To everyone’s surprise, Shea’s spell actually works. They escape the dungeon but are pursued by giants and are progressing too slowly to reach the other Norse gods in time. Shea realizes that the laws governing this reality have a consistent internal logic to them, and so is able to fashion magic brooms that he and Heimdall fly to reach Odinn before Ragnarök begins. Shea, however, does not get to find out how the final conflict ends, having been compelled back to his world by the magic of a spae wife.
The later version included in the novel The Incomplete Enchanter differs very little from the original with the primary difference being that Gertrude, the nurse from Shea’s world who appears at the beginning and end, does not exist in the original.
The story succeeds both as adventure and as comedy. The general tone of the story is whimsical and the interplay between Shea and the Norse gods is quite humorous. And the underlying concept undoubtedly inspired many a young fan to attempt to fill their minds with the fundamental assumptions of another world. I never got it to work for me, but it was fun trying.
The second of de Camp and Pratt’s Enchanter stories begins where the first left off. Shea, dressed in Norse garb and ravenously eating several steaks in a public restaurant, is debriefed by Professor Chalmers, his colleague and the originator of the theory behind world transference. Chalmers wants to accompany him on his next adventure, something Shea is leery about because the professor is fifty-six years old and leads a sedentary life of theory rather than action.
They set their sights on the world of Edmund Spenser’s Faerie Queene, a 16th century epic poem. It is a land of chivalry, chastity and jousting tournaments. Shea goes in the guise of a gentleman squire equipped with a fencing épée since he can’t find a proper sword. Chalmers is dressed as a pilgrim.
Upon arrival they get into the first of many confrontations. Shea must battle a knight in order to gain admittance to a castle. Here they meet Britomart, a female knight who can best all the men in the land at jousting. They also learn that the land is beset by a plague of black magic.
The story proceeds with a continuous string of encounters, battling knights, a tournament, fighting various creatures, and on and on. It is, to a large degree, a parody of the sort of medieval adventures found in Arthurian tales. Along the way, Shea falls in love with an expert archer who saves them from giant ape-men, and Chalmers falls for a mysterious woman who turns out to be conjured out of snow.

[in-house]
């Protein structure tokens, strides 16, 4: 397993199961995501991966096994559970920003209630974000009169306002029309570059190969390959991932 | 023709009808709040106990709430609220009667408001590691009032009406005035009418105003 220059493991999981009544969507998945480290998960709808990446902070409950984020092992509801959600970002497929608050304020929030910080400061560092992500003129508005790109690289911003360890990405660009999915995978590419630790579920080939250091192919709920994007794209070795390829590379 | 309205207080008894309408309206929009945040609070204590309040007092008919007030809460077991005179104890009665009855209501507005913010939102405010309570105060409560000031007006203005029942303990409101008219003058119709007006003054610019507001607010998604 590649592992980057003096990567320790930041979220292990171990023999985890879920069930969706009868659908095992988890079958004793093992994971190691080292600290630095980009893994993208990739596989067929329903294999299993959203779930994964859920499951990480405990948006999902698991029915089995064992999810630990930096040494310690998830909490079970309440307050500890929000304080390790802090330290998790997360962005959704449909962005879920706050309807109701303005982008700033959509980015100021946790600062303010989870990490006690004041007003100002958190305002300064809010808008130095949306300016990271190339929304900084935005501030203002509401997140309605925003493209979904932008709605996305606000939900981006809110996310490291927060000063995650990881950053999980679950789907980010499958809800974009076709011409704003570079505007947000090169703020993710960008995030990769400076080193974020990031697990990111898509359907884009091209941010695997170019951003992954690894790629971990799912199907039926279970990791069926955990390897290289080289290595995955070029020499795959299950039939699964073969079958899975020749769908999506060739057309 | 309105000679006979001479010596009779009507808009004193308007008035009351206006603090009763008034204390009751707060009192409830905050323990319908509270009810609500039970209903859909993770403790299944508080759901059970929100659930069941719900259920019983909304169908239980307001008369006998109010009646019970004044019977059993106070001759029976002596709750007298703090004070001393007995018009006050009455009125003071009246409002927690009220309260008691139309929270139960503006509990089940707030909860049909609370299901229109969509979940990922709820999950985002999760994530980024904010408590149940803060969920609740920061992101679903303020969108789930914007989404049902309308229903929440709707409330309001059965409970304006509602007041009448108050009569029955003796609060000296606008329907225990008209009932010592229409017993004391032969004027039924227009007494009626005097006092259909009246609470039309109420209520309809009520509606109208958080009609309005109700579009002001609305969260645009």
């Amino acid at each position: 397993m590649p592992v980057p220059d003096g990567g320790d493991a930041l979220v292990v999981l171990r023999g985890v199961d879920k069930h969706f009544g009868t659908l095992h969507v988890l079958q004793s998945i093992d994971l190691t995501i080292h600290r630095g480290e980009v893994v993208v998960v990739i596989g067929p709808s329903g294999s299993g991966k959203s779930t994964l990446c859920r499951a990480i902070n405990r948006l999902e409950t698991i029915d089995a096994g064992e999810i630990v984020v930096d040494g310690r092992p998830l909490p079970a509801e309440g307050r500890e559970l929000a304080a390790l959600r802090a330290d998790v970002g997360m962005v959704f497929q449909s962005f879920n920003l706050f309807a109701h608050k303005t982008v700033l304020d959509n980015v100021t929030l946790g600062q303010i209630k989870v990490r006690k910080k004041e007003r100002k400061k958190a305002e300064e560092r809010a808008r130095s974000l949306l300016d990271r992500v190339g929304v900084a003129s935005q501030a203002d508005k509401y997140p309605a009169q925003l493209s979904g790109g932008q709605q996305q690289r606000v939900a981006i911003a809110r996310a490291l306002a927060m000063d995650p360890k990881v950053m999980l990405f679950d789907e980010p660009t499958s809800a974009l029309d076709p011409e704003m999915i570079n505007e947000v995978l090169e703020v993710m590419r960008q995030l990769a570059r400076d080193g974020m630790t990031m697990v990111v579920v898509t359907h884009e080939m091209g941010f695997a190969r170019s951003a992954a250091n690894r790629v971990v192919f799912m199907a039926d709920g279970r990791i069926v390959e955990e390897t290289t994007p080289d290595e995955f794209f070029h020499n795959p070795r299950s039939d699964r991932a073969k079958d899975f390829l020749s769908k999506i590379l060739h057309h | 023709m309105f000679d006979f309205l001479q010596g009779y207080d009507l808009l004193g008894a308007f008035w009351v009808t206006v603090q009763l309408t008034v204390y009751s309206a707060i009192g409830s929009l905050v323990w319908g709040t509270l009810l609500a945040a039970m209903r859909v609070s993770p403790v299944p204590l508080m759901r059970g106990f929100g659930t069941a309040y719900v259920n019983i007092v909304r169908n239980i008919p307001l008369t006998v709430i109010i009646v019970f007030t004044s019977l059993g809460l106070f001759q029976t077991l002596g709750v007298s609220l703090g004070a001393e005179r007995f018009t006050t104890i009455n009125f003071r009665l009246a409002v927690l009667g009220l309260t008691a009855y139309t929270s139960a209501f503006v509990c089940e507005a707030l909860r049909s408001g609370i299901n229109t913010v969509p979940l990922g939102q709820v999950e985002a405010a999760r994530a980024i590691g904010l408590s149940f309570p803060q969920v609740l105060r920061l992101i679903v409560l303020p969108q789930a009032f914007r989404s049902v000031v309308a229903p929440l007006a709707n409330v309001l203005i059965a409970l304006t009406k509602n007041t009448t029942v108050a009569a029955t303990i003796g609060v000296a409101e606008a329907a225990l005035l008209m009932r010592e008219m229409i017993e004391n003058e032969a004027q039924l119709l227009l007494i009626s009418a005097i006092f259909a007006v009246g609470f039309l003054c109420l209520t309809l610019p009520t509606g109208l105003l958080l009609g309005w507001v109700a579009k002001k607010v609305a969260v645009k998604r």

The two adventurers eventually learn that a cabal of sorcerers plots to overthrow the kingdom. They attempt to infiltrate the organization and Chalmers must demonstrate his powers to gain admittance. He tries to summon a dragon and ends up summoning one hundred vegetarian dragons that proceed to much on the grass and bushes. It is one of several comic magical failures that include misfires like summoning a rhinoceros rather than a unicorn.
Near the climax, Chalmers falls prey to the lure of research offered by the cabal and he plans to learn enough to make his snow woman into a real woman. Shea is forced to proceed without his colleague, though as one might expect, Chalmers does pull out of it in time to play a critical role in the final battle.
In the end, Shea finds out that the woman he loves is engaged. And he ends up in a situation in which he has little choice but to use a spell that will save her life but blast him back to his own world. Chalmers stays behind with his conjured companion.
Like the first story, the authors manage to strike an enjoyable whimsical tone. The parody, if you are familiar with stiff chivalrous knights and fixations on female chastity, is hilarious.
The version appearing in The Incomplete Enchanter differs in a number of ways. Most notably, in the novel, Shea returns to his world with his dream girl, the lovely archer Belphebe. Not so in the original where upon returning he orders a fifth a rye to drown out his bout of unrequited love. The version in the novel also has a few scenes that did not exist in the original, including a very funny segment in which Chalmers tries to bring a parrot back to life to demonstrate white magic but ends up summoning the Blatant Beast. Other than the absence of that particular scene, the original is equal to or better than the modified version.